Places to go and things to see by Gypsy Bev

Posts tagged ‘Blackwater Falls’

Blackwater Falls – A Powerful Experience

The roaring falls of Blackwater River can be heard for miles around. Located near Davis, West Virgnia, these falls have become one of the most photographed sites in the state.

Steps at Blackwater Falls

Steps to Blackwater Falls

When you arrive at the Blackwater Falls sign, you notice that it says 214 steps to the falls. As you start down the first steps, it seems like an endless adventure as group after group of steps appear. Youngsters step gingerly down the steps, counting as they go to see if that number is actually correct. Several viewing platforms have been placed for enjoyable viewing, as well as a spot to rest.

mountain laurel

Mountain Laurel already produces blossoms for next spring.

Along the way, the forest flourishes with mountain laurel plants, already forming blossoms for next season. In the fall, autumn leaves add color to the greenery of the pines.

Posted signs give interesting, helpful information regarding the falls. One sign points out that the walls of the falls are composed of “Salt Sand” used by drillers. This Conoquenessing sandstone strongly resists forces of nature, and forms the canyon walls and Blackwater Falls. This special sand assists in the production of oil and natural gas in West Virginia.

Sandstone began to form here over 230 million years ago as deposits of sediment were deposited in large basins that covered present day West Virginia. Over millions of years, most sediment deposits squeezed and changed the underlying sediment to rock. The large boulders at the base of the falls were once part of the cap rock.

Blackwater Falls

Beautiful Blackwater Falls

The first glimpse of the falls even from afar takes your breath away. When you get closer, you can actually feel the spray from the water on your face. As it descends the falls, the water appears amber, or tea colored as it plunges straight down about sixty feet before it twists and turns down the eight mile long gorge. Since the color appears darker than most waterfalls, it received the label of “black” water. The color results from tannic acid emitted by fallen hemlock and red spruce needles.

Blackwater River flows on.

Blackwater River flows on.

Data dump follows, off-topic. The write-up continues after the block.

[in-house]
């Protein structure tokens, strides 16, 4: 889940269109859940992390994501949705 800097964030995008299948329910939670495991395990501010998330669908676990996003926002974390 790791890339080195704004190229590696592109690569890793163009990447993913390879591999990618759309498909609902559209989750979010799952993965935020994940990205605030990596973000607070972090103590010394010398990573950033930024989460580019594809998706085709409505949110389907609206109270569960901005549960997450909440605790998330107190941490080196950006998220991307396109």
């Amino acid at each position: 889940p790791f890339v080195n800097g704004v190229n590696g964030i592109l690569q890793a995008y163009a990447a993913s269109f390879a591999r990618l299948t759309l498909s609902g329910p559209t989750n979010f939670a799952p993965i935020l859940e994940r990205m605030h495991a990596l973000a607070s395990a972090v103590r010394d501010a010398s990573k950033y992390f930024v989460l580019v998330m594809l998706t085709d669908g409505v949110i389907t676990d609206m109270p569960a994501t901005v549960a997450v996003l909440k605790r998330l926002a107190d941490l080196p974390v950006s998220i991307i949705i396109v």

As you watch the bubbling mountain stream at the top of the falls, it suddenly picks up life as it tumbles over the edge, swirling as it goes.But it’s pure pleasure to sit on the deck of the overlook and listen to the powerful sound of the falls with its unending flow. Sometimes during the year, the falls either slow down to a trickle, speed up to a torrent, or even partially freeze over.

Everytime you visit will be a new experience!

Blackwater Falls can be found in northeastern West Virginia near Davis. Natural treasures like this remain off the beaten path so directions vary greatly depending on your direction of travel. Definitely worth the trip!

Elakala Trail

View of Elakala Falls from across the valley with State Park Lodge in the upper left hand side

View of Elakala Falls from across the valley with State Park Lodge in the upper left hand side

Although not as forceful as the Blackwater Falls, the Elakala Falls are much longer. Found in the Blackwater State Park near Davis, West Virginia, these falls can first be seen from the Pendleton Overlook. Looking straight across the Blackwater River, the Elakala Falls can be seen on the opposite bank to the right of the State Park Lodge. From this distance it looks like a fine line down the side of the mountain, but in reality it is much larger.

Rugged path to Elakala Falls

Rugged path to Elakala Falls

Now it’s time to head to the other side  and walk down the Elakala  Trail. This is a rather rough trail with no steps, just a mountain path. You must be careful of tree roots and rocks in the middle of the path, but the view is worth it. Elakala Falls is a series of four waterfalls of Shays Run, as it cascades down a canyon wall into the Blackwater River below

View of Elakala Falls from the top

View of Elakala Falls from the top

The first waterfall can be accessed fairly easily so more photographs happen here than at the other three. That first waterfall spills over 35 feet to continue down Shays Run. A wooden bridge there provides an easy means of crossing for an overview, but you will want to go just a little farther to get the best picture. 

Some choose the challenge to continue down to the next waterfall, but jumbled rocks and unsecure footing combine to make it very difficult. Anything beyond the second fall is considered extremely dangerous and not recommended for any but very experienced hikers. No marked trails exist for the other three and the gorge here drops 200 feet.

Bridge over Elakala Falls

Bridge over Elakala Falls

The name for these waterfalls originated from old Native American Indian legends, of which there are several. The one I like best claims that  an Indian princess named Elakala threw herself over the edge of the first waterfall when her warrior scorned her. While it’s impossible to know which legend rings true, this area seems to be a perfect place for those early Native Americans to have lived – near the water and under the many rock shelters present.

Directions to Blackwater State Park travel many scenic routes along the way. These are the clearest directions I have found: Take I-7o E to I-79 S. Stay on I-79 S to Morgantown, WV. At Morgantown, follow I-68 E to Rt. 42 S, Friendsville, MD. Follow to Rt. 219 S through Oakland, MD, to Thomas, WV. At Thomas, take Rt. 32 S to Davis, WV. See what I mean?


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